Franchises will also stumble out of the reopening. It will be the rare franchise that can take a model based upon a supposed consistency and be strong enough to modify it to fit what is next in the industry. The old rule of what made you successful years ago is the very thing that could kill your business now especially applies to franchise groups who do not move fast enough to take advantage of the new market conditions.


Two types of members will emerge

The membership will split into two distinct components: the under 36 aged consumer (the ones who stood on the beaches in Florida during the virus rebelieving they are bullet-proof), and the over 35 aged consumers who wants a gym, but whose concept of what a gym has to be to get his business has changed.

Here is what these members will want in their new normal:

01. Trust

It’s not going to be about the best workout, the most equipment or the most classes, it will be about whether or not I trust my health to you and your team.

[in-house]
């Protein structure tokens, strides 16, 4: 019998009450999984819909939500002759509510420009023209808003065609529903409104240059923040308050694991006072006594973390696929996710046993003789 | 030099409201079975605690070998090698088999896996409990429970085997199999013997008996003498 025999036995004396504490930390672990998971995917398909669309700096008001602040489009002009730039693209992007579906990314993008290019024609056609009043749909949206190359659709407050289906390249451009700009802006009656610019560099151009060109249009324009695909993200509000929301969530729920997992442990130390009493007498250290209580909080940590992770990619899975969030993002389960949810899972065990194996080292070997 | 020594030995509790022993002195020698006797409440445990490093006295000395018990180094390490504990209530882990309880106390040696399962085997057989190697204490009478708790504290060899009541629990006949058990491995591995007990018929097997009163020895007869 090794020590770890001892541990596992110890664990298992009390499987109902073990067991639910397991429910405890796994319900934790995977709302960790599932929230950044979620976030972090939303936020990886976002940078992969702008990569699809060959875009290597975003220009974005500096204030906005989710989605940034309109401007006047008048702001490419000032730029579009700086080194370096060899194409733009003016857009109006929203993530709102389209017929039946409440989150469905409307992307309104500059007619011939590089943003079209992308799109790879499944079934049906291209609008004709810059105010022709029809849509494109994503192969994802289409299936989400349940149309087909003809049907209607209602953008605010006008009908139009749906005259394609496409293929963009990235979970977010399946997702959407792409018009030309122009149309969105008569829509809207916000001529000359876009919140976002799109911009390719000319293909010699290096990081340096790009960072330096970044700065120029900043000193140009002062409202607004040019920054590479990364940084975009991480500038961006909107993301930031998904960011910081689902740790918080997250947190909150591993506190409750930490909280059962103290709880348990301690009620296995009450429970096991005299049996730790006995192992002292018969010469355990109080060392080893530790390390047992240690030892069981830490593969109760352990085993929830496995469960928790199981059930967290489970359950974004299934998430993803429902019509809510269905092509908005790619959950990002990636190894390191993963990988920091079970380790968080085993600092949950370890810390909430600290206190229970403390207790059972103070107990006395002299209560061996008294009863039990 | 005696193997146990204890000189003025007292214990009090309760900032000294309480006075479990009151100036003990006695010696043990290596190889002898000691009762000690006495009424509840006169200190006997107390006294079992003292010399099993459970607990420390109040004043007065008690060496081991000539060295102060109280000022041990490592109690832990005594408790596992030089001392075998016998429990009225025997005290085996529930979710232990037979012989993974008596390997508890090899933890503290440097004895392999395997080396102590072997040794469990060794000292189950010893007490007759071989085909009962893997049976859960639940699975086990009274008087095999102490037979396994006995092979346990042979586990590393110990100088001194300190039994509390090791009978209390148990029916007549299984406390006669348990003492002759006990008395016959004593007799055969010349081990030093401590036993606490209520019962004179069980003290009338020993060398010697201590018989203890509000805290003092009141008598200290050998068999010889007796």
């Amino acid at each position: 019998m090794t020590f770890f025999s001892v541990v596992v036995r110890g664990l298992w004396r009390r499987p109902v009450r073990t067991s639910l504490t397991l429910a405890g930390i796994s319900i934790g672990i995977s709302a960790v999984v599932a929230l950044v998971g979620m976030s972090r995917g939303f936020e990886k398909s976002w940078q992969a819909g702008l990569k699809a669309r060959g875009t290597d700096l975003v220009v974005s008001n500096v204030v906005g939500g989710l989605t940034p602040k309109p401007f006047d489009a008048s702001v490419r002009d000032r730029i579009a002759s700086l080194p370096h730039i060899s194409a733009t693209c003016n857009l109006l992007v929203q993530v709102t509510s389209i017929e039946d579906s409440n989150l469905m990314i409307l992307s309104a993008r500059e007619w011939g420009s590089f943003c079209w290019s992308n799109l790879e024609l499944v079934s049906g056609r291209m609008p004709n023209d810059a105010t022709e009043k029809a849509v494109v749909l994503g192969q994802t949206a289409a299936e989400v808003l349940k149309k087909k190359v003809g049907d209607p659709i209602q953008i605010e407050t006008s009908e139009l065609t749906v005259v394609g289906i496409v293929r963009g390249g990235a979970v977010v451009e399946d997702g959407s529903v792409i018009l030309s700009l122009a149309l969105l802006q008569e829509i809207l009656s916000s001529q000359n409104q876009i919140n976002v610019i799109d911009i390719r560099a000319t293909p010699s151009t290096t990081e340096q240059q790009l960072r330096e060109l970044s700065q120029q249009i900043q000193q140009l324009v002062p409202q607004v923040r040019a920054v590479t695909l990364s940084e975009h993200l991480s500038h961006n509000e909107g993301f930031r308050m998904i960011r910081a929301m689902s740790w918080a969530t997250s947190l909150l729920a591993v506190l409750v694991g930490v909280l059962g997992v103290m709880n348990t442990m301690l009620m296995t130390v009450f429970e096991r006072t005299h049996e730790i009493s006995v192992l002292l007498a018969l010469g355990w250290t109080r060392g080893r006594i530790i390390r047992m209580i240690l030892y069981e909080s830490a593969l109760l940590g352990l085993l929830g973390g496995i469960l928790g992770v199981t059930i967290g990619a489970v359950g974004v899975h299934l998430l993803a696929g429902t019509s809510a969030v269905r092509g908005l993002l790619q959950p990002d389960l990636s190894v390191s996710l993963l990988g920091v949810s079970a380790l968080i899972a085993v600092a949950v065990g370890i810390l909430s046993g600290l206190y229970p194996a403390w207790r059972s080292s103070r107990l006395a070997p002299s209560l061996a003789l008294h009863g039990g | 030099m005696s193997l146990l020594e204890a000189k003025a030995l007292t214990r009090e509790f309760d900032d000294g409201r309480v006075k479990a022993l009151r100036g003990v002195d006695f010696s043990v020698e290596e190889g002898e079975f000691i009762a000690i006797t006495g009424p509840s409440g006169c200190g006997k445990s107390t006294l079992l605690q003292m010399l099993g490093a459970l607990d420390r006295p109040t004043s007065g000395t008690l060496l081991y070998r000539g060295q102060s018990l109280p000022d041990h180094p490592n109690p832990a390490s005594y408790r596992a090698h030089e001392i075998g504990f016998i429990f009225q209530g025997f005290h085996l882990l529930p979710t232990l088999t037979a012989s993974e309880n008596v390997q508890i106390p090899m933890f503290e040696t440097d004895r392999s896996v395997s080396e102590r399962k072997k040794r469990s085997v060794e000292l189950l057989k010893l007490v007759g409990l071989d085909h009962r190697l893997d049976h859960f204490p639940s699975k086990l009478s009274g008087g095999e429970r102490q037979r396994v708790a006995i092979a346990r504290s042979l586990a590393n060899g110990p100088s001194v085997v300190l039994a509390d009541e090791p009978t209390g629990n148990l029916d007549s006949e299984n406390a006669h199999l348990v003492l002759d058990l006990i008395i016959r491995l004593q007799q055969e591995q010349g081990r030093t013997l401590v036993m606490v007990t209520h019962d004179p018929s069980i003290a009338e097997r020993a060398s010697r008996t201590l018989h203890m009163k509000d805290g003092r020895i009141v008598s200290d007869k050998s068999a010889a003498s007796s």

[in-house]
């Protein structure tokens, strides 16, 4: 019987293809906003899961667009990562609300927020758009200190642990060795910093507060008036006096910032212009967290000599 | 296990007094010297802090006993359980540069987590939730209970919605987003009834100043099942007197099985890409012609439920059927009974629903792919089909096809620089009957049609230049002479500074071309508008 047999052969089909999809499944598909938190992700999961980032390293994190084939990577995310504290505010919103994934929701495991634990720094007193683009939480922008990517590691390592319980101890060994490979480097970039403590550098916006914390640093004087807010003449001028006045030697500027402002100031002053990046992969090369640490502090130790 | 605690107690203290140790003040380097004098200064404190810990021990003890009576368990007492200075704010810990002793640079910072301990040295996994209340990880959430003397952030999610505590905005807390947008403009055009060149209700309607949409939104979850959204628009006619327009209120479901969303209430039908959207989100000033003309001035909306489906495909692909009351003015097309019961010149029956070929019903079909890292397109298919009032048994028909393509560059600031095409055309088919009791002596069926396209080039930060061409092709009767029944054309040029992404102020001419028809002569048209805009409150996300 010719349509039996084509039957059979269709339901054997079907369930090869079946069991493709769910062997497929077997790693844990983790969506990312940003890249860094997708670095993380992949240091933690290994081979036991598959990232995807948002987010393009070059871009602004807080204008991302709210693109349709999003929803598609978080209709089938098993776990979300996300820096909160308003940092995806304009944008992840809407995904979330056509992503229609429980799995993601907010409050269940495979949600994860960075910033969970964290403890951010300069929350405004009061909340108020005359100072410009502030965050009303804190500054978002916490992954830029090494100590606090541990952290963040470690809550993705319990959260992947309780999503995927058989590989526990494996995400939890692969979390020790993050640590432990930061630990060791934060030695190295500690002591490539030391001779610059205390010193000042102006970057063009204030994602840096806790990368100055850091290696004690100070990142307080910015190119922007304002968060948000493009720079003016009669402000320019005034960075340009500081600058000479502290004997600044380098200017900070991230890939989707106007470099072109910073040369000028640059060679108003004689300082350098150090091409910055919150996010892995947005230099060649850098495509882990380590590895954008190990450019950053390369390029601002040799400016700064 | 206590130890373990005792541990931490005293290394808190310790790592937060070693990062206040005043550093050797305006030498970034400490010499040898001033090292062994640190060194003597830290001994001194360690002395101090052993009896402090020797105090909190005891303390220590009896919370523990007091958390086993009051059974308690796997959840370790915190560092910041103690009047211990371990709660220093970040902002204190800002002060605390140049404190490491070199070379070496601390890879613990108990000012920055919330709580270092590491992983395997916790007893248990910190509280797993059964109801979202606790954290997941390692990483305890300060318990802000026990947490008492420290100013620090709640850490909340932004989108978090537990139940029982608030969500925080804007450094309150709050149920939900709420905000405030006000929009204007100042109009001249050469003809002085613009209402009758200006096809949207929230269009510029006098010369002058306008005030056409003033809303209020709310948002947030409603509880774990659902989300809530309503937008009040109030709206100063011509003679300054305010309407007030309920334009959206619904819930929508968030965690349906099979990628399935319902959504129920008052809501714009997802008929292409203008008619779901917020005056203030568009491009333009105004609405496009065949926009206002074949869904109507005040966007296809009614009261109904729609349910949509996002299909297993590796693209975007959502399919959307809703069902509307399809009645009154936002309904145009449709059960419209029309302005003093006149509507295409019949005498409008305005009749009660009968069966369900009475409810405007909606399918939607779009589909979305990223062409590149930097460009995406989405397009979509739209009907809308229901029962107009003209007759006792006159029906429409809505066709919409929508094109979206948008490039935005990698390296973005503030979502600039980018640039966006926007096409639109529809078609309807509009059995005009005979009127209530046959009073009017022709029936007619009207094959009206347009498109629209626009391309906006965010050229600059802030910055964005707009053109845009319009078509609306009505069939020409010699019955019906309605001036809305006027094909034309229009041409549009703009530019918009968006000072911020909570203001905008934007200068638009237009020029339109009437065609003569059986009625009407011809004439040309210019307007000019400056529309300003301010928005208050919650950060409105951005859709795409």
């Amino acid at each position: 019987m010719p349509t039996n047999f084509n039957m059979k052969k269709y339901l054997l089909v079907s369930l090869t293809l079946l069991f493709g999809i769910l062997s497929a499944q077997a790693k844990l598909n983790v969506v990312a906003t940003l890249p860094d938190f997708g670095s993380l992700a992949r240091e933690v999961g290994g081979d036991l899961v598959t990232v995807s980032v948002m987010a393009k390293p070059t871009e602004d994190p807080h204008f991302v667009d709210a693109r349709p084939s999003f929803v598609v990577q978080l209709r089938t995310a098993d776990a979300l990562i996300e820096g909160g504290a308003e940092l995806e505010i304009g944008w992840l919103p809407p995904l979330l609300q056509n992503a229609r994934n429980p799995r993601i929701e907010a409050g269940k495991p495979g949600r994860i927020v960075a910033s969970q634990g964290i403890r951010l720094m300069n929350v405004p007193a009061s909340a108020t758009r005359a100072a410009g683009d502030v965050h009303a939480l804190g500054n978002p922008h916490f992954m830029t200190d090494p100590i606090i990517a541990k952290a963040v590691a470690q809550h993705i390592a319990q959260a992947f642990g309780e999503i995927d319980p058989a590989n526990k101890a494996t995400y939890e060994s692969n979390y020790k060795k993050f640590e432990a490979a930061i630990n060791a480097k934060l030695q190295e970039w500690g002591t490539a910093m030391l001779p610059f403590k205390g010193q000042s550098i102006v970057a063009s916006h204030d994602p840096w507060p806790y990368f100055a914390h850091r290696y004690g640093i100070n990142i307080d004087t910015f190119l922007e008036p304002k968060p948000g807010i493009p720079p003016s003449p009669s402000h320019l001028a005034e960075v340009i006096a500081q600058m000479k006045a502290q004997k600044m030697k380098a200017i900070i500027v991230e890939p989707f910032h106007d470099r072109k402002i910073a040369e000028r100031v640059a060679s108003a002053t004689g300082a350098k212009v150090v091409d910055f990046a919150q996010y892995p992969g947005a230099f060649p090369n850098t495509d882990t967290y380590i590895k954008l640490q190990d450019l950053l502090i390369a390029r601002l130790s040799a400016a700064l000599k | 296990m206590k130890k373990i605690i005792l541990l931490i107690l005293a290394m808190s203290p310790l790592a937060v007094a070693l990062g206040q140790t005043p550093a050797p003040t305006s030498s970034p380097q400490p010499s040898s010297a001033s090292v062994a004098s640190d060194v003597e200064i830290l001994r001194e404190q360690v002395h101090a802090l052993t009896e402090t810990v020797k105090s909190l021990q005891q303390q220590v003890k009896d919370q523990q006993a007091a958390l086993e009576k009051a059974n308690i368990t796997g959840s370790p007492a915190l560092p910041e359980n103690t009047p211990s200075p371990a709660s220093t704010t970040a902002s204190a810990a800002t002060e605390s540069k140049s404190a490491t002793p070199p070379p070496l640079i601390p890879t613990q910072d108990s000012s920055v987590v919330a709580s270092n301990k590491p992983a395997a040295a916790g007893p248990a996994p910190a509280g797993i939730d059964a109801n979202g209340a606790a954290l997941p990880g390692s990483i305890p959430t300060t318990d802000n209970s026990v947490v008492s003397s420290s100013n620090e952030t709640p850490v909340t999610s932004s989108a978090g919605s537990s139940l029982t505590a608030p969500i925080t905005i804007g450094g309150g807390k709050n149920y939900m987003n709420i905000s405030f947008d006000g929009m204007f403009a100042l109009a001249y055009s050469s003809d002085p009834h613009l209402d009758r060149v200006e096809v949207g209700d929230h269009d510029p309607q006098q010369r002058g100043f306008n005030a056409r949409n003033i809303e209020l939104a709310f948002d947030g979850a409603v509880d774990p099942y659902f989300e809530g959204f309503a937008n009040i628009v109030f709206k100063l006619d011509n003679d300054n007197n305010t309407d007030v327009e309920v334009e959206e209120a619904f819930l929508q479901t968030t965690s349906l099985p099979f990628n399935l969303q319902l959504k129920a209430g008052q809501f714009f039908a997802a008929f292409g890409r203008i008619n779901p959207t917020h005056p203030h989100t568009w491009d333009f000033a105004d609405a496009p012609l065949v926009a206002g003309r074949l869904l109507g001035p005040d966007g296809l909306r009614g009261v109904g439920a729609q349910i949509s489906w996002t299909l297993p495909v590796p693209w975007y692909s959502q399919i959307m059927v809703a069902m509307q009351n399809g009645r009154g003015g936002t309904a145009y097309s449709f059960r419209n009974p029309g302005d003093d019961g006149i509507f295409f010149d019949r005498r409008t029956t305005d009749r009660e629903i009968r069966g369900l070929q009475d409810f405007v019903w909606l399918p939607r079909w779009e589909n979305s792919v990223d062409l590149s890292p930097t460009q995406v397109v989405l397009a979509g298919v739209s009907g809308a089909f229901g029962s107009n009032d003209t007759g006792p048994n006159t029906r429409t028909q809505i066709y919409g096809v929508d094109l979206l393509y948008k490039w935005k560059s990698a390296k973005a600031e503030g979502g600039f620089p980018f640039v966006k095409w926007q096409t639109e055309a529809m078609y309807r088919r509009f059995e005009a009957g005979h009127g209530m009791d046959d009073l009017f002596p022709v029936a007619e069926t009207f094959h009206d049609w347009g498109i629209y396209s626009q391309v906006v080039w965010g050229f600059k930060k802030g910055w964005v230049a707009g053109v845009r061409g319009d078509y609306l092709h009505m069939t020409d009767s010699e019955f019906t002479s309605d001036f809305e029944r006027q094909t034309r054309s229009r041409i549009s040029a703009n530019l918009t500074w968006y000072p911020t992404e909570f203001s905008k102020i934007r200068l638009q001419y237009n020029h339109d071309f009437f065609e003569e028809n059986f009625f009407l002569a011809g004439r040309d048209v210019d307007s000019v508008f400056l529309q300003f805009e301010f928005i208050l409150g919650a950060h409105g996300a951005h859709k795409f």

02. One-on-one and small groups (meaning up to four) will be hot again

The gym will have to feel individualised for these people. For example, I have been teaching a pod system for a number of years where we have gyms within gyms, meaning we set up 90m (300ft) spaces where up to four people can train together without having to be manipulated around a full gym. In other words, they do not need to share equipment with anyone, something which will be a strong selling point in the future. I come in, go to my designated space, and the equipment there has been cleaned and is ready to go. As a client I am no longer prepared to have to pick up a piece of equipment that someone has immediately used before me. Instead, I’ll do my thing, using equipment that only I, or a small group, have touched.

03. The team/boot camp approach is not dead, but it will be damaged